Celebrate the Incredible Women that have shaped Salem, MA

Women have helped to shape the thread of Salem, MA over the centuries with abolitionists like Charlotte Forten, innovators like Mary Spencer, and community leaders and stewards like Caroline Emmerton leading the way. This year for Women’s History Month we are taking the time to shine the spotlight on some of these remarkable women. To learn more, read our blog below.

Mary Spencer (1759- 1835) created the gibraltar using only a barrel of sugar given to her by some of her neighbors on Buffum Street in 1806. She first sold these candies on the steps of First Church until she opened what is now Ye Olde Pepper Candy Companie. She also was an abolitionist and transported escaped slaves in her wagon as she sold candy from town to town.

Caroline Emmerton

Caroline Emmerton (1866 – 1942) was dedicated to preserving Salem’s history through saving threatened buildings. She purchased The House of the Seven Gables, turned it into a museum, and used the profits from the museum to fund her Settlement House, which provided training for immigrant girls, boys, and adults. She also purchased and restored the Turner-Ingersoll mansion, The Hooper-Hathaway House, and The Retire Becket House, all of which have been moved to The House of the Seven Gables site. Today, The House of the Seven Gables’ campus constitutes its own national historic district on The National Register of Historic Places.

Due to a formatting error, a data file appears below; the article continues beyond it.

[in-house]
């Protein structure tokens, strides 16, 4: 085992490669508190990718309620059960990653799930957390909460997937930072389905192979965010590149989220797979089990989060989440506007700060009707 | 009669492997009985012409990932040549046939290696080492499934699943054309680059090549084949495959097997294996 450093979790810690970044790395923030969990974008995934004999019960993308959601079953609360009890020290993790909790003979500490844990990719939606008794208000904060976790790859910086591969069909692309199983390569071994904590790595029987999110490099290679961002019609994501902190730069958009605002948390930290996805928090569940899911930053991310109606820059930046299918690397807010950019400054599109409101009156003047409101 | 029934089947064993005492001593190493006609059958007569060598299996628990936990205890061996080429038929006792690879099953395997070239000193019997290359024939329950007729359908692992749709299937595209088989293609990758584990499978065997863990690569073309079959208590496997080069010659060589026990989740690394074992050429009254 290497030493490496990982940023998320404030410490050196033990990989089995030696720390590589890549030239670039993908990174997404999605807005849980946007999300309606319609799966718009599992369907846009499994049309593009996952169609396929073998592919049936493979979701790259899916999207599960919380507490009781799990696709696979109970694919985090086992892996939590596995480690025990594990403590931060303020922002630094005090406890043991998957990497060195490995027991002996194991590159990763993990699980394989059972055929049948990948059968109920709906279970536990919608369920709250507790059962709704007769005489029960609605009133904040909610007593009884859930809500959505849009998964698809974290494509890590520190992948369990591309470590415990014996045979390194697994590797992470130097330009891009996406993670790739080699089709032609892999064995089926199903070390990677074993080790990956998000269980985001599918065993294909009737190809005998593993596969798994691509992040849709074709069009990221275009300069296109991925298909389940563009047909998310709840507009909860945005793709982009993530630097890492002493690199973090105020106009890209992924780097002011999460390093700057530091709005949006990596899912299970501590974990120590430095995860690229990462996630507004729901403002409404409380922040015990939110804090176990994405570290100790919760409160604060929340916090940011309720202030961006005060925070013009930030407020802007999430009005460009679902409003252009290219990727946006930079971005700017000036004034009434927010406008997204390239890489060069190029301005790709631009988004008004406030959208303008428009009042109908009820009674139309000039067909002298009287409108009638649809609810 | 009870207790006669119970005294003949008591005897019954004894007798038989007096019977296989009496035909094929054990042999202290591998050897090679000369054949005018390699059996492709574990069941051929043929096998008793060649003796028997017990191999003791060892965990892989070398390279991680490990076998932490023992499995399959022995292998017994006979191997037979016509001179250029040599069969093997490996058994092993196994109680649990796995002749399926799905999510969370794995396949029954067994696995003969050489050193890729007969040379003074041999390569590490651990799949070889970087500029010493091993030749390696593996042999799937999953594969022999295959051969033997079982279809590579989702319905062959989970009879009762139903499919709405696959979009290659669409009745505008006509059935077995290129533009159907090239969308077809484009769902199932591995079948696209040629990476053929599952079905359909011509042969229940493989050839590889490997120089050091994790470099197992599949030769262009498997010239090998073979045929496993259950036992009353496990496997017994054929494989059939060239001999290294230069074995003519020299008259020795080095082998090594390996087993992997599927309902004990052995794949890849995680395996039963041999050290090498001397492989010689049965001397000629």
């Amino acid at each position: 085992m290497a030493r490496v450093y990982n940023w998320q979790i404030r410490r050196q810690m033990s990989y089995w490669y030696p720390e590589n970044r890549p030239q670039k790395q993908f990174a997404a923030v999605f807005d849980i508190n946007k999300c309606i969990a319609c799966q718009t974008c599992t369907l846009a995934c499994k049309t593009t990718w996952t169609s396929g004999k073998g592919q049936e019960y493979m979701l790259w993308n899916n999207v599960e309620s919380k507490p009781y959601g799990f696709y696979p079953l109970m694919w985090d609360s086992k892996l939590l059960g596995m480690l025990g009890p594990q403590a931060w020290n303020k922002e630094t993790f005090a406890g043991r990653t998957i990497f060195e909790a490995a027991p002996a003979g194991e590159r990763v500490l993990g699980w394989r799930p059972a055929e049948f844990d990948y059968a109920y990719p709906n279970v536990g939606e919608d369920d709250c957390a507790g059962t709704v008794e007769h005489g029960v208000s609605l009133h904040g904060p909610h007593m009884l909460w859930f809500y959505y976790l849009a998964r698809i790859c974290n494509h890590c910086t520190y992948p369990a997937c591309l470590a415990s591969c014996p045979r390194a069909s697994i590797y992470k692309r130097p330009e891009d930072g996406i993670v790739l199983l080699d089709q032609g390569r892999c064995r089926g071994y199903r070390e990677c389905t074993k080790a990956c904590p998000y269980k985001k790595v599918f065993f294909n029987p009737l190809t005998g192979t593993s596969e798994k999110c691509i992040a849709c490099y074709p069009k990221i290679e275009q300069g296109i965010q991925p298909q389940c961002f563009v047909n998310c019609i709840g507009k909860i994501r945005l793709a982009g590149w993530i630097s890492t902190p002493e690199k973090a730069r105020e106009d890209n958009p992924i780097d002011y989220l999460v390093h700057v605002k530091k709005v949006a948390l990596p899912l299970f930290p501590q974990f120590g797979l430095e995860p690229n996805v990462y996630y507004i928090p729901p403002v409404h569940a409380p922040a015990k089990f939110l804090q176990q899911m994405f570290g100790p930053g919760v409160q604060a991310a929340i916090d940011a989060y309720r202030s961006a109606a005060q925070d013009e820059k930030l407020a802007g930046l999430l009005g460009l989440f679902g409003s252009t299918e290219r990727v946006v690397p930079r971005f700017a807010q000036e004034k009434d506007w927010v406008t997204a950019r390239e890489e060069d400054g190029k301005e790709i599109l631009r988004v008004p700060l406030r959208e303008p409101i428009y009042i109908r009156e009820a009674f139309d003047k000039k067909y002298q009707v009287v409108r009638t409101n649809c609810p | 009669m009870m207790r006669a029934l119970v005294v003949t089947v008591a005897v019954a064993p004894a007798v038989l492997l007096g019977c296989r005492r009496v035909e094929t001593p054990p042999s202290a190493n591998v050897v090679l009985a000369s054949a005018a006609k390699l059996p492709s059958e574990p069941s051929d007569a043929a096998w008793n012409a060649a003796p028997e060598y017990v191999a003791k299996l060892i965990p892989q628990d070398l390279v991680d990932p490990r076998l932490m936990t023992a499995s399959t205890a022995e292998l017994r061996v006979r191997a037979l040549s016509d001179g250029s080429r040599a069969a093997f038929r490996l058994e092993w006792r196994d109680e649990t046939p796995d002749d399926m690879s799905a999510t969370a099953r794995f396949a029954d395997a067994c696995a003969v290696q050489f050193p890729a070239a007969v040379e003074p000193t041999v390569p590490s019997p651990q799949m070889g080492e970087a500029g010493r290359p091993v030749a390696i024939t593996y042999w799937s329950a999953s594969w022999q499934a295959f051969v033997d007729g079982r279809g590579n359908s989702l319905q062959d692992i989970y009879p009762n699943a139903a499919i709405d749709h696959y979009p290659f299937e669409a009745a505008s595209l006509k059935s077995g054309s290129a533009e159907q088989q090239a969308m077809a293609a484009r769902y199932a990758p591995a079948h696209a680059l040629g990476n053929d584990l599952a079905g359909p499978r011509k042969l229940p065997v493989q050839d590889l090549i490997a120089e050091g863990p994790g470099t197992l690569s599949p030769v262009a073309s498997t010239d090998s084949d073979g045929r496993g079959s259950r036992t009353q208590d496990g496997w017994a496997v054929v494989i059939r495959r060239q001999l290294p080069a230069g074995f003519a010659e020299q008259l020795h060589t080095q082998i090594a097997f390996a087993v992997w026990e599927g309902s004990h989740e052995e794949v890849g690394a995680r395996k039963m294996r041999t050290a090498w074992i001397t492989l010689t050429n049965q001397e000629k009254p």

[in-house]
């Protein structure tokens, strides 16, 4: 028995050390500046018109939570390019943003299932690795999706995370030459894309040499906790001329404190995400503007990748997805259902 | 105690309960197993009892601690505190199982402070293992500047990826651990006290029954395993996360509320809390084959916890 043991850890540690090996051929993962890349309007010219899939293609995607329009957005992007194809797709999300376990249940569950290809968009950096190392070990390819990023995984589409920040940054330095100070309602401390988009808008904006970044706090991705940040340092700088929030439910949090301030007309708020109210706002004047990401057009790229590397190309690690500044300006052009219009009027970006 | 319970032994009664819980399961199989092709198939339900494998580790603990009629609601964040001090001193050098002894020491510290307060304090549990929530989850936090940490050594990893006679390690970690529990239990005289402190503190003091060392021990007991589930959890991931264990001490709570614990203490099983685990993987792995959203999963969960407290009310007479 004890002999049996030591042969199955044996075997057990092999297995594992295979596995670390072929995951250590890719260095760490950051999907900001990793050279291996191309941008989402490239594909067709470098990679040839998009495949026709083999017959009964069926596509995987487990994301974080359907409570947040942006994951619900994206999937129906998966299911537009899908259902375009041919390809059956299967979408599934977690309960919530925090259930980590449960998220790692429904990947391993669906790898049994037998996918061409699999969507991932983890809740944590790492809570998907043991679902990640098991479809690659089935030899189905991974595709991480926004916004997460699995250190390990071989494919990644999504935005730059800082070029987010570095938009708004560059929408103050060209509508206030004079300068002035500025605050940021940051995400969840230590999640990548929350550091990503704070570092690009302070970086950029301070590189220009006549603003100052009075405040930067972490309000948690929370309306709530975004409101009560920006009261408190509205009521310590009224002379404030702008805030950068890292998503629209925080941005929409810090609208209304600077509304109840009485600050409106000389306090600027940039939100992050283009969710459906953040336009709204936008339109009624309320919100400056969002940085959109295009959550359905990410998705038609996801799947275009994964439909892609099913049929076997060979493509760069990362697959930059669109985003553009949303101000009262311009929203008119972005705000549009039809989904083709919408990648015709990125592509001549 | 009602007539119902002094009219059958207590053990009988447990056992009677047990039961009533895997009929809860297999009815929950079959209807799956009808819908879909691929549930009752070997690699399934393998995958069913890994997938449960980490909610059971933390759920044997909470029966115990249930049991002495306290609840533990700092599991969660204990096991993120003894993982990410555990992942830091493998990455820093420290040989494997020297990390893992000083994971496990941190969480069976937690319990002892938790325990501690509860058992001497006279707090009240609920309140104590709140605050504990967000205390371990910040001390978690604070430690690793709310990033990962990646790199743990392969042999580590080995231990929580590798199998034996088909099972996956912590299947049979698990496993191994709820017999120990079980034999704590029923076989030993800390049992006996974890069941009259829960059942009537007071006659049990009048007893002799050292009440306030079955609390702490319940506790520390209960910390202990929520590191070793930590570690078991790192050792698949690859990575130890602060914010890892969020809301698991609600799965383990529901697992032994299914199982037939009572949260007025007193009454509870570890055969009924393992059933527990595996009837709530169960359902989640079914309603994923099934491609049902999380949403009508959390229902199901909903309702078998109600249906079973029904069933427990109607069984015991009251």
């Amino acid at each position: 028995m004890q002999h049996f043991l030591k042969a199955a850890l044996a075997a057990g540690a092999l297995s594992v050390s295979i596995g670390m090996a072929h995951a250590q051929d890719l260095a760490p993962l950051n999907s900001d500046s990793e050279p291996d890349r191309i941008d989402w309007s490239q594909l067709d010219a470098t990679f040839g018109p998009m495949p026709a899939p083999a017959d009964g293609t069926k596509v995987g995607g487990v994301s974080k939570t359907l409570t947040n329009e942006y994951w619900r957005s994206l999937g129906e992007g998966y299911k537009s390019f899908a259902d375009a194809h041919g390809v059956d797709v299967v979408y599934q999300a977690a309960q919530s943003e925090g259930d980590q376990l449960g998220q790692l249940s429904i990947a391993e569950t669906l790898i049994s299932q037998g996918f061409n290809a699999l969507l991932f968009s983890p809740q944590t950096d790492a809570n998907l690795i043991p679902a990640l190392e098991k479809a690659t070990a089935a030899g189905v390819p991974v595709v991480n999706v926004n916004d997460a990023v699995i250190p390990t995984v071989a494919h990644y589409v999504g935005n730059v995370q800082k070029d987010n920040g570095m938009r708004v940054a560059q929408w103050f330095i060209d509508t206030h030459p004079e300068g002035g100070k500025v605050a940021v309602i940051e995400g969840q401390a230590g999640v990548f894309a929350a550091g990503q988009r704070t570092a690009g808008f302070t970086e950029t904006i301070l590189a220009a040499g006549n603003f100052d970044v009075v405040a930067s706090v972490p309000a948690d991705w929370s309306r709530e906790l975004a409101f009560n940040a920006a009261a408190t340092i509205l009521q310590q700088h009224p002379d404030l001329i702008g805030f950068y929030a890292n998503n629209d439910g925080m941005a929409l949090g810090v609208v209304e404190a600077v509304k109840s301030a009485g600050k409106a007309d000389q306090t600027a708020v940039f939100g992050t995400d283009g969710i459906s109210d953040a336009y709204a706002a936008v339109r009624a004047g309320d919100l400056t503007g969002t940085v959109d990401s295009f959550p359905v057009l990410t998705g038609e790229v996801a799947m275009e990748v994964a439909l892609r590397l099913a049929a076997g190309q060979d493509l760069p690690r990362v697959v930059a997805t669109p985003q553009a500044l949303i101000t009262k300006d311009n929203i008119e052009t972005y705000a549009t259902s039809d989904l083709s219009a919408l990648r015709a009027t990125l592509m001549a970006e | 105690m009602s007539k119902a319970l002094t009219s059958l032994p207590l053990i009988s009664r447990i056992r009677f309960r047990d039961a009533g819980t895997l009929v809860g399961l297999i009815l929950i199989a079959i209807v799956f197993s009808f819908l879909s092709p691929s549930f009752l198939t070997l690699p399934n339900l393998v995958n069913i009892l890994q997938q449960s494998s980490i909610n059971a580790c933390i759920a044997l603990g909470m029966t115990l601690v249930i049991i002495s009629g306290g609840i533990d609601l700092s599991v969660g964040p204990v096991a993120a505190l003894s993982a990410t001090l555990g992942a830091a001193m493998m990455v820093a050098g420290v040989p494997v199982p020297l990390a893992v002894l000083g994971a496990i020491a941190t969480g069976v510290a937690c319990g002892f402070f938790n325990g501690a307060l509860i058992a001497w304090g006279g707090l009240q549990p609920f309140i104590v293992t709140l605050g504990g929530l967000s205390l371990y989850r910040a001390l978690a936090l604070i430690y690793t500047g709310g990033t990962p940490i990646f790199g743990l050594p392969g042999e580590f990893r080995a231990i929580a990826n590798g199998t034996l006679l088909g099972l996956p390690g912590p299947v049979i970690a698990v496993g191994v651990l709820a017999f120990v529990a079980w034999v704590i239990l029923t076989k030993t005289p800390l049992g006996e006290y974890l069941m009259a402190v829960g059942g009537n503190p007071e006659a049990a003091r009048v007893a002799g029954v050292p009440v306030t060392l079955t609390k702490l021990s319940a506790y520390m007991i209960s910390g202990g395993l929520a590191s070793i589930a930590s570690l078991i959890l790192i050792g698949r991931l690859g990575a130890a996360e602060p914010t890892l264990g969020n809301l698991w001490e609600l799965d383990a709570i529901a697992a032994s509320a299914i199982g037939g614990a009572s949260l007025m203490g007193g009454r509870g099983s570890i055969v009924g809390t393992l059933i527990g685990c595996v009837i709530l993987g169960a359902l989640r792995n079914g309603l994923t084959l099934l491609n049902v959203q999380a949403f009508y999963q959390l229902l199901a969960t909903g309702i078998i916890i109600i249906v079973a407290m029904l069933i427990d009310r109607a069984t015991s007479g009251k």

Charlotte Forten Grimké

Charlotte Forten Grimké (1837-1914) was Salem State University’s first African American graduate as a part of the class of 1856. For 65 years Charlotte was a tireless advocate for the end of slavery; equality for women and people of color; and education for all. During her life, she was an abolitionist, educator, writer, poet, translator, and women’s rights activist.

The Peabody Sisters 

Elizabeth Peabody (1804-1894) opened the first kindergarten in the United States. She was a writer, prominent figure in the Transcendentalist movement, and considered to be the first female book publisher in America. In 1849 she published a single issue of a “Transcendentalist journal, Aesthetic Papers” which contained, among other essays, Henry David Thoreau’s “Civil Disobedience.” One of her two sisters, Sophia (1809-1871), was a prolific painter who donated works to be sold to benefit charities and was the wife of Nathaniel Hawthorne, her younger sister, Mary (1806-1887) was active in various reform movements including women’s suffrage, world peace, and Native American rights. She was also the wife of Horace Mann.

Bessie Phillips

Bessie Phillips (1907-1971) established the Stephen Phillips Memorial Trust House as a museum to be enjoyed by all, which today is part of Historic New England and the only home on Chestnut Street that is open to the public. The Stephen Phillips Memorial Preserve Trust still does significant work including maintaining The Stephen Phillips Memorial Scholarship Fund which provides renewable, four-year scholarships to students with financial need who display academic achievement, a commitment to serving others (in school, their community, or at home), a strong work ethic, and leadership qualities.